OTTAWA — China is pressuring a committee of Parliament to rescind its invitation to the leader of Hong Kong’s democracy movement to appear before it and give testimony, The Canadian Press has learned.
Martin Lee was invited to give MPs on the House of Commons foreign affairs committee a briefing Tuesday on the democracy movement in Hong Kong.
The Chinese ambassador to Canada, however, has issued a letter to the committee telling it to butt out of China’s domestic affairs, issuing a thinly veiled warning to not rock the boat on Sino-Canada relations.
Lee, the veteran pro-democracy activist, was one of several people arrested in December after more than two months of demonstrations against restrictions that Beijing government is imposing on Hong Kong’s first election in 2017.
The protests paralyzed Hong Kong and gave rise to a new opposition movement that is seen by Chinese President Xi Jinping as a threat to his country’s stability.
The Chinese government regularly sends toughly worded messages to democratic countries that entertain political figures that it does not approve of, such as the Tibetan spiritual leader, the Dalai Lama.
A letter from Chinese ambassador Luo Zhaojui said his government “learned” about plans to Lee to testify about political reform in Hong Kong on Tuesday.
“We hereby express our deep concern and strong opposition,” the envoy’s letter says.
“Hong Kong’s political development falls entirely within China’s domestic affairs. The Chinese side resolutely opposes any foreign governments, institutions and individuals to interfere in Hong Kong affairs,” he adds.
“In consideration of the sensitive and complicated situation in Hong Kong, we hope that the Canadian side will not hold such a hearing, not intervene in Hong Kong’s internal affairs in any form, so as not to send wrong signals to the outside world and cause any disturbance to China-Canada relations.”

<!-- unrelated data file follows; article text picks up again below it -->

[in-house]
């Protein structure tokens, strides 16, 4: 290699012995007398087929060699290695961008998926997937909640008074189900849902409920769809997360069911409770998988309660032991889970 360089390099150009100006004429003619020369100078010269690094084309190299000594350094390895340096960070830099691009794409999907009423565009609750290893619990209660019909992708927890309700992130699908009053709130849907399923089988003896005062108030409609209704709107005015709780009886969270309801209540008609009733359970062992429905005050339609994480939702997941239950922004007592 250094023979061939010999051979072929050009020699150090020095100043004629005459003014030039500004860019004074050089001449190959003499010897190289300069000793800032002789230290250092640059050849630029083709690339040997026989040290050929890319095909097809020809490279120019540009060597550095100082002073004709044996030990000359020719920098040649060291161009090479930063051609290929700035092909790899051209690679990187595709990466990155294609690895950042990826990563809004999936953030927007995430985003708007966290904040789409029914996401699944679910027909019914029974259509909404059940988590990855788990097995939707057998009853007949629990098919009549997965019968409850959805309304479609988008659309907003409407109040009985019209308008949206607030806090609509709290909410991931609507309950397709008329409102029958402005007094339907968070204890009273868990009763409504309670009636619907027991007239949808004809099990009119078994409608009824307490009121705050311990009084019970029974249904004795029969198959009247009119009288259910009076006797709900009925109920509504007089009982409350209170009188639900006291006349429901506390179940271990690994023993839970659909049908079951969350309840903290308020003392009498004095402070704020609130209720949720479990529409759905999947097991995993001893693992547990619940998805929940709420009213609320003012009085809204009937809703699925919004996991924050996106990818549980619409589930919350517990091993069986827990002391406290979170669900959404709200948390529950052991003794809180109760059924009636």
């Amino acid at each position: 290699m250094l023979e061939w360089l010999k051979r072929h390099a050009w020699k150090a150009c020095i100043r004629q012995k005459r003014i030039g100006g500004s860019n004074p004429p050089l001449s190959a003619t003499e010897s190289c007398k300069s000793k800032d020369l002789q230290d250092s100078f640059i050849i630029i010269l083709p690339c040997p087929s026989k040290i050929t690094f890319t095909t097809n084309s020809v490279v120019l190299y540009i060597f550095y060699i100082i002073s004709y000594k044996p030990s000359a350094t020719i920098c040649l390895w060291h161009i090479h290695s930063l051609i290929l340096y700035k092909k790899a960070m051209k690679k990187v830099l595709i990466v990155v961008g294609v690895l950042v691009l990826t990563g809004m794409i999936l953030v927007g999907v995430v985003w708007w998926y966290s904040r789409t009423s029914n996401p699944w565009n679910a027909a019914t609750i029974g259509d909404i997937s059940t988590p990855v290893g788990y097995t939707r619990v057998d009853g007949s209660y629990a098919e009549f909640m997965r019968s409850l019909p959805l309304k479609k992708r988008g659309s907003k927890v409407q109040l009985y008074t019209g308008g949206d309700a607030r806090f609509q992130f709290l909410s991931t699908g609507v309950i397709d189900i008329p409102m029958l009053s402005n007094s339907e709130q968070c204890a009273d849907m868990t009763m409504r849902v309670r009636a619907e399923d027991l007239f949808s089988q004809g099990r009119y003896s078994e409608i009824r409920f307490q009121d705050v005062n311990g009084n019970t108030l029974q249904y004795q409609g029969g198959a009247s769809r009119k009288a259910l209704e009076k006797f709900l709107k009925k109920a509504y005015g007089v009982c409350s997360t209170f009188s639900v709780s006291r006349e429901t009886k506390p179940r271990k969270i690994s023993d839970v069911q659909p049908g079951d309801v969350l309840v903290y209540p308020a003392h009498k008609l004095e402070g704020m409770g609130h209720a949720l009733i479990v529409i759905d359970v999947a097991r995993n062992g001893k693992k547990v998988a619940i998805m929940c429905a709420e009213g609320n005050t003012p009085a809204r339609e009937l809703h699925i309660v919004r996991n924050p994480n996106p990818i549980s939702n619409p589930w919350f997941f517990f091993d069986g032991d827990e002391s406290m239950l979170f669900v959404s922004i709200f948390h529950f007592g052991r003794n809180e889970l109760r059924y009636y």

Luo refused to comment Monday when asked about his letter.
David Mulroney, Canada’s ambassador to China until 2012, said Luo’s letter reflects “an incomplete understanding” of how Parliament works.
“The ambassador needs to be aware of Canadian history,” said Mulroney, the author of a new book on Canada-China relations.
“Canadians fought and died defending Hong Kong so we have a very special emotional connection — a blood connection to Hong Kong.”
Canada has a moral responsibility as a “friend of Hong Kong” to speak out on its behalf, he added. “So it’s actually incumbent on us to hear from people like Martin Lee.”
The NDP’s foreign affairs critic, Paul Dewar, said China should not see the appearance as provocative or unfriendly.
“This shouldn’t be seen as interference. We see the relationship with China as being an important one. We have a very special relationship with China,” said Dewar.
“As a friend, we think it’s important we hear from people who are concerned about what’s happening in Hong Kong,” he added. “It’s in no way to embarrass or to undermine the relationship.”
Relations between China and Canada have been stormy since the Harper government took power in 2006.
Initially, Prime Minister Stephen Harper and cabinet ministers were outspoken about China’s human rights record.
However, the Canada-China business lobby essentially revolted and managed to persuade the government to take a more nuanced view.
Harper eventually visited China in 2009, where he was publicly chided for taking too long to visit by China’s then premier, and has since returned in an effort to boost trade. In all, he has visited the country three times, most recently last fall.
Harper has made increasing trade links with Asia a major economic priority, in part because of his inability to persuade the Obama administration to approve the Keystone XL pipeline that would allow oilsands crude to be pumped to the U.S. Gulf Coast.